One other thing, that you have when using tables for layout, is that you have validations but improper semantics.

    You have to cater for both.

  21. #46
    Programming Since 1978 silver trophybronze trophy felgall's Avatar
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    Quote Originally Posted by JenniferBigBlue View Post
    Talk to me about this. What is the benefit of using the validator? And please be kind to my ignorance.
    The validator will point out some of the errors in your HTML structure. Where you have errors in the HTML then the chances are much greater that at least some of the thousands of different web browsers that exist will treat that garbage differently than the way it gets treated by other browsers and so your page will not look the same in all browsers. At least when your code passes validation you know that at least all the standard compliant browsers will treat it the same way and any differences will be due to errors in the browser rather than errors in the HTML.

    There isn't enough time to test your page in all of the thousands of different browsers that exist and so the most effective way of testing is to make sure that the HTML is valid and that it looks the way you expect in the most popular half dozen or so browsers. That way you can expect that most of the other less popular browsers should display it correctly without having to test them all.

    You can find a list of a few hundred browsers at http://en.wikipedia.org/wiki/List_of_web_browsers which also has links to more pages that list even more browsers.
    Stephen J Chapman

    javascriptexample.net, Book Reviews, follow me on Twitter
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  22. #47
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    Quote Originally Posted by JenniferBigBlue View Post
    Maybe it would be wise to view both presentation and content as equally important.
    Yep totally agree 100%. I don't see any point in having some u-beaut wizz-bang earth moving content if it's difficult to read or get at. (but I would still advise against using tables for layout)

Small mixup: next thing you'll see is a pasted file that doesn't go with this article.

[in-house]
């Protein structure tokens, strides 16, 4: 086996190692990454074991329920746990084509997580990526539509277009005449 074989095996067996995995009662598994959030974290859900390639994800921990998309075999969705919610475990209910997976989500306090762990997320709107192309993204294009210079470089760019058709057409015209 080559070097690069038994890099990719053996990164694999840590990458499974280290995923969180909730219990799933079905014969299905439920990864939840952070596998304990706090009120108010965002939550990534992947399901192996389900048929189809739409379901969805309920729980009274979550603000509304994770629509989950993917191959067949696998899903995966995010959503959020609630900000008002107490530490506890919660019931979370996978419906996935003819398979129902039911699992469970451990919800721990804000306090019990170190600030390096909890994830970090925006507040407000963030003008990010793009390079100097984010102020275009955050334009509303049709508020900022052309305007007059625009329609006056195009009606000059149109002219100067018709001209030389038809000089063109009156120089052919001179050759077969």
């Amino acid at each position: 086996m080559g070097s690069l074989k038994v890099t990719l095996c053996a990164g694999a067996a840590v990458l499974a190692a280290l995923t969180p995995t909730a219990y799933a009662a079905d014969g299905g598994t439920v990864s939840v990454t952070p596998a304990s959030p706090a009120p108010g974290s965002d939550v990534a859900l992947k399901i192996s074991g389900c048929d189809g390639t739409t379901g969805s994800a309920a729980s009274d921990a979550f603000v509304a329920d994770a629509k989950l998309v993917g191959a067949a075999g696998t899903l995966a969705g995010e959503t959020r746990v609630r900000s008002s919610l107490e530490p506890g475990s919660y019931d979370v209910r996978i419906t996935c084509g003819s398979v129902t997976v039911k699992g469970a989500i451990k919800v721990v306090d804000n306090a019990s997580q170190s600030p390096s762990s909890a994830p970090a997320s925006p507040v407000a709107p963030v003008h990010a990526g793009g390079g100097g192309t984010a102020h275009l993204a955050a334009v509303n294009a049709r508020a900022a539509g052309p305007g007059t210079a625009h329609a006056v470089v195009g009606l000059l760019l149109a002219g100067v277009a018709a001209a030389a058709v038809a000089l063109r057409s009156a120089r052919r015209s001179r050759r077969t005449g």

23. #48
    Programming Since 1978 silver trophybronze trophy felgall's Avatar
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    Quote Originally Posted by aidos View Post
    Yep totally agree 100%. I don't see any point in having some u-beaut wizz-bang earth moving content if it's difficult to read or get at. (but I would still advise against using tables for layout)
    Plus you need to remember that the appearance will not be the same for all media. A web reader or braille printer will not be able to show any of the visual parts of the content. The appearance when printed will also quite likely be significantly different from the way it looks on an iphone screen.
    Stephen J Chapman

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    yup, nothing turns me away from a website more quickly than poorly presented, difficult to read content on whatever media, no matter how good the content might be. I haven't seen any content yet that I would not have been able to find elsewhere as well.

  25. #50
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    Hi Jennifer. I did some work for a client a while back. They had a site that had been coded as a dreamweaver tempate. Their original developer had moved on and they had got a freelancer in who had then edited their html directly in a text editor.

    The HTML was valid but their dreamweaver templates were now broken. Their site could not now be automatically updated from within dreamweaver. It took me about a day to manually fix the templates.

    For me, there are sometimes huge advantages to doing things the same way that everyone else does them.

    That said, sometimes everyone else is wrong